Several breeders ask for a deposit which guarantees the reservation of the kitten. The deposit is generally refundable with some exceptions. This deposit is used to demonstrate the seriousness of the adopter (buyer) and for the adopter, it assures him that his kitten is reserved for him. Always require a receipt for the deposit and ask to state that it is refundable.

Also, never make a full payment before taking possession of the kitten and especially, without having visited the cattery or seen the breeder and without having signed a contract in due form. Several frauds surface every day and adopters are played and lose their money for not having done their job of shopping as a breeder. Ask for recommendations and visit feline groups on social media to get to know the breeder a little more.

Is there a contract? If so, what are the conditions?

A contract when adopting a kitten is essential.

Up-to-date vaccines / Dewormers

Make sure you see the vaccination record to make sure the vaccines are up to date. To make sure what vaccines your kitten should have received, you can call your vet to ask.


Most breeders will sell you kittens that have already been sterilized. The reason is in order to protect their kittens and the lineage. It will then be impossible for an owner to “make a single litter” to reproduce this cat. This may seem severe at first, but you have to understand that ethical breeders ensure a good quality of life for their cats and that in order to protect their breed, they must control reproduction.

Registration to a feline association (CFA, TICA, CCA, CCC, LOOF)

This association does not guarantee that your cat will be in better health than a breeder who is not affiliated with his associations. However, you can draw the conclusion that your breeder is conscientious of the breed and that he learns about novelties and follows training.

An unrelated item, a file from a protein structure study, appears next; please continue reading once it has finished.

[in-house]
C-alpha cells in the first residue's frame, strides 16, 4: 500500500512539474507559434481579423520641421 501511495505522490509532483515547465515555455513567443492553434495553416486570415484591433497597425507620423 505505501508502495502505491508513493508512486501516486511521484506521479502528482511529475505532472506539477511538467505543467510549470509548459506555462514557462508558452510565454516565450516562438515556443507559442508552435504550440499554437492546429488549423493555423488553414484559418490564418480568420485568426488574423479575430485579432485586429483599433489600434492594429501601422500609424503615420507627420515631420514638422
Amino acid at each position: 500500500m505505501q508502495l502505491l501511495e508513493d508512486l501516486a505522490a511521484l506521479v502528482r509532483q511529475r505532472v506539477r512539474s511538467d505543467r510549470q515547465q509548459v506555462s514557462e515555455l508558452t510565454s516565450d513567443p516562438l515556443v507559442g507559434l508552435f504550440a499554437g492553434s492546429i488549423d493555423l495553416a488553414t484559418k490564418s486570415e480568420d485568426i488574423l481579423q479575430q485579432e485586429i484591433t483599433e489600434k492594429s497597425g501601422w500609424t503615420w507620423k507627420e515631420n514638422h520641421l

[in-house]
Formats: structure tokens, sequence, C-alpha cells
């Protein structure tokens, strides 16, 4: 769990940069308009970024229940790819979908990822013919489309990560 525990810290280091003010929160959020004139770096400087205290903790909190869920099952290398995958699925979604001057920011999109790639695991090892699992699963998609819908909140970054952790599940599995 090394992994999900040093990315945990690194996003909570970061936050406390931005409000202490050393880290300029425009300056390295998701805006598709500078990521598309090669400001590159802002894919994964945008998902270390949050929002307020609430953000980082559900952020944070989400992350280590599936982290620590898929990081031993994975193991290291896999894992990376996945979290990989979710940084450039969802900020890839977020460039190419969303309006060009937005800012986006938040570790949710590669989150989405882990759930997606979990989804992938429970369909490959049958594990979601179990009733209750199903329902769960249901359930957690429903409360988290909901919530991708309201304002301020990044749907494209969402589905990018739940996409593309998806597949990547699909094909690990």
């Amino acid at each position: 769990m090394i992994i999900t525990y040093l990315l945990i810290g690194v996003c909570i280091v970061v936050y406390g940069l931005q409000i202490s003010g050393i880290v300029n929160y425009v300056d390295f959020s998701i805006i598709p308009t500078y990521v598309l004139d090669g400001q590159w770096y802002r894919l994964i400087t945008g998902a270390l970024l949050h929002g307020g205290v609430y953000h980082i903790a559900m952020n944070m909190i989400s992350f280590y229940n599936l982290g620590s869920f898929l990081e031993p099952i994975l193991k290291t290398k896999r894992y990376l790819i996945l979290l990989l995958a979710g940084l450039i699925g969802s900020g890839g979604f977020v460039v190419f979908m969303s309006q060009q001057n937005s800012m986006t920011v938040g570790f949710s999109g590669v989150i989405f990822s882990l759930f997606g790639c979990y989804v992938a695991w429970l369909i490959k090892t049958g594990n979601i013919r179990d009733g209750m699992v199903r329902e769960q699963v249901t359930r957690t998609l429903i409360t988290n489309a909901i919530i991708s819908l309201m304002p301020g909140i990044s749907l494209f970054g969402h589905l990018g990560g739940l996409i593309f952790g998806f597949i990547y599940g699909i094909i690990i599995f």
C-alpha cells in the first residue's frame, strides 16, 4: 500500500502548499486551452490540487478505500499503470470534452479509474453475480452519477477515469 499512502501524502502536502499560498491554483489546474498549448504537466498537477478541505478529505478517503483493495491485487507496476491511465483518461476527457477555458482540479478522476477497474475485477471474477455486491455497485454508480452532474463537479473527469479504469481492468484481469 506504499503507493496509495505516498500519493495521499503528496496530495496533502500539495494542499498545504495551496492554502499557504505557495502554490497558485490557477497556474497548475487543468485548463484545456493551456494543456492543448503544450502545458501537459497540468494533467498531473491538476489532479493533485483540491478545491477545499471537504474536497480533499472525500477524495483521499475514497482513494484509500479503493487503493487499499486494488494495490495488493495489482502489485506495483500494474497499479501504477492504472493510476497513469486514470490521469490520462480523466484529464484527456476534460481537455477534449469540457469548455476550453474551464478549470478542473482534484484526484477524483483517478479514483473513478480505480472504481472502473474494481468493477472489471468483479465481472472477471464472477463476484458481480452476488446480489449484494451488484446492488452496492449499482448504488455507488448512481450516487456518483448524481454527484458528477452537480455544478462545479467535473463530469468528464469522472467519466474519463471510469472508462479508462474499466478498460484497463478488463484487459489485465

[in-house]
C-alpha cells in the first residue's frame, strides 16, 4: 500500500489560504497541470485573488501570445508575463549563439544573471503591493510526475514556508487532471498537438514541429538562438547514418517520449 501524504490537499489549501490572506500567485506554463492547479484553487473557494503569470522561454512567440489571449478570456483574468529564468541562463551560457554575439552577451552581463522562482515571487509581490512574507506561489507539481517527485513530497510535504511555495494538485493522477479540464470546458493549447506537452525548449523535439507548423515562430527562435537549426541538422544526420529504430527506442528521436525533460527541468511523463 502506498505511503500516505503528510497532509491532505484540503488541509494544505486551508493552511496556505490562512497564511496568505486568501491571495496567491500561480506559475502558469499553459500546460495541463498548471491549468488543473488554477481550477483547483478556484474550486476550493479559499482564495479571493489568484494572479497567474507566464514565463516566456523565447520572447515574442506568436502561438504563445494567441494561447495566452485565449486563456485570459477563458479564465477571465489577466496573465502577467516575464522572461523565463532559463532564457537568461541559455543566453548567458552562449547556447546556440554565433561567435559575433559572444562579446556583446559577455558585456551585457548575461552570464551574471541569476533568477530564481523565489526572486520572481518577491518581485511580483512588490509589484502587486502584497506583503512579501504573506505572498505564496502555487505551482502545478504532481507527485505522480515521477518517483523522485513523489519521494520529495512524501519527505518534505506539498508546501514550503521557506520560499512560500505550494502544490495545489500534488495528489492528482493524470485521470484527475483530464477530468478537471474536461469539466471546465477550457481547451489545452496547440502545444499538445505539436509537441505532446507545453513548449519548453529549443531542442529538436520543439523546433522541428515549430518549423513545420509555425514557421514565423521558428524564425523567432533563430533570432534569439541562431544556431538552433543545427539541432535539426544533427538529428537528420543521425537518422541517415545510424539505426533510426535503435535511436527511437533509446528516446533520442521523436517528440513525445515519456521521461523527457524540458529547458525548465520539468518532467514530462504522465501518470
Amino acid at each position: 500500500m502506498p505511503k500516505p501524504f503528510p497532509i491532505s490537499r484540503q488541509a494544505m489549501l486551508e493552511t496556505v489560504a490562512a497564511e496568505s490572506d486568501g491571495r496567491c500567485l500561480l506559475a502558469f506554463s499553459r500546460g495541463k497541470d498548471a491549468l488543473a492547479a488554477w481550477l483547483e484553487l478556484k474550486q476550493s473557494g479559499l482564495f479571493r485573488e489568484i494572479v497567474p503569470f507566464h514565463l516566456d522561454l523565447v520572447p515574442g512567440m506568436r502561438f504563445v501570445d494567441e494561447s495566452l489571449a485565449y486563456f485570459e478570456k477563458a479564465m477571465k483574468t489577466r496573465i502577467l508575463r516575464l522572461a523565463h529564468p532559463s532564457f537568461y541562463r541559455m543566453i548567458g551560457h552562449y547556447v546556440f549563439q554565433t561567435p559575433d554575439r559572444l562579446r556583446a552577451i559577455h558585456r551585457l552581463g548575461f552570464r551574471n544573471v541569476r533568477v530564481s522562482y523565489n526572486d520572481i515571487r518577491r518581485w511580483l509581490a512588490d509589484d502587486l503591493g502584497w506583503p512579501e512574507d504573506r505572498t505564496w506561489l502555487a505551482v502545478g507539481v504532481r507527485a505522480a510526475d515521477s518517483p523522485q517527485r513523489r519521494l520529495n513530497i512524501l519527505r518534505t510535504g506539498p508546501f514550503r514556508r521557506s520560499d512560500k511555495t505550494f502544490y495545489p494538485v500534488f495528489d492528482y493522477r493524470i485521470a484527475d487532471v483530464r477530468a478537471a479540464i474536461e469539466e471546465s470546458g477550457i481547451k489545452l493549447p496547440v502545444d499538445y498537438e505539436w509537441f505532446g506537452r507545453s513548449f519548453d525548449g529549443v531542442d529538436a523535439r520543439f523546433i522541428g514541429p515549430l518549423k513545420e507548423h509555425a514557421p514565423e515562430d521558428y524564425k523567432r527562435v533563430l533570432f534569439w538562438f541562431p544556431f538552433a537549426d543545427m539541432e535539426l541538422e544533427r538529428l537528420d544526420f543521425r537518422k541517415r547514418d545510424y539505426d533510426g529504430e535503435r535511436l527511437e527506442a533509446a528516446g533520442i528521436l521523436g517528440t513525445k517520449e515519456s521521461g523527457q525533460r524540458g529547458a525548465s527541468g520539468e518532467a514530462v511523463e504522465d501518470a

Guarantee on genetic diseases

It is essential that your sales contract includes a guarantee against genetic diseases. Make sure it’s there!

10-14 day guarantee to have your kitten seen by your veterinarian

An ethical breeder will have no problem with this. Unfortunately, it has happened that some breeders sell sick cats and the kitten is asymptomatic for several days, but once the disease has been declared, huge veterinary costs have been incurred without being able to return to the breeder in question.

By asking for a 10-14 day guarantee that your kitten will be seen by YOUR vet, you will ensure that your kitten arrives at your home healthy.


This is THE question of the hour. Since declawing is no longer practiced by most veterinarians, breeders are now adding a non-declawing clause to their contract.

Ask your breeder to share his tips with you so that kitten doesn’t scratch all over the place.

Number of weeks before departure

Ideally, kittens should be ready to leave their moms between 12 and 16 weeks old.

A kitten that leaves before that could have behavioral or adaptation problems. You will then probably have corrective measures to make at the behavioral level and even at the cleanliness level.

It is between weeks 8 and 12 that mothers show their young to hunt, wash well, etc. By this stage of life, your kitten will have graduated from college as a good kitten and will be ready for its new family.

Support from the breeder if problem or illness?

Does your breeder immediately offer lifetime support for any issues or questions you may have with your cat?

Does the breeder test his cats for genetic diseases associated with his breed?

As mentioned above, call your veterinarian to make sure you know the breed you want to adopt. Do not hesitate to ask him what genetic tests or diseases associated with the breed should be taken by the breeder.

The above list does not guarantee that the breeder will be flawless. However, by asking these questions you will avoid careless breeders. Don’t be afraid to ask these questions and if you feel any hesitation in the answers, don’t be afraid to shop for another cattery. Feel free to download our summary and print it to shop for your next breeder.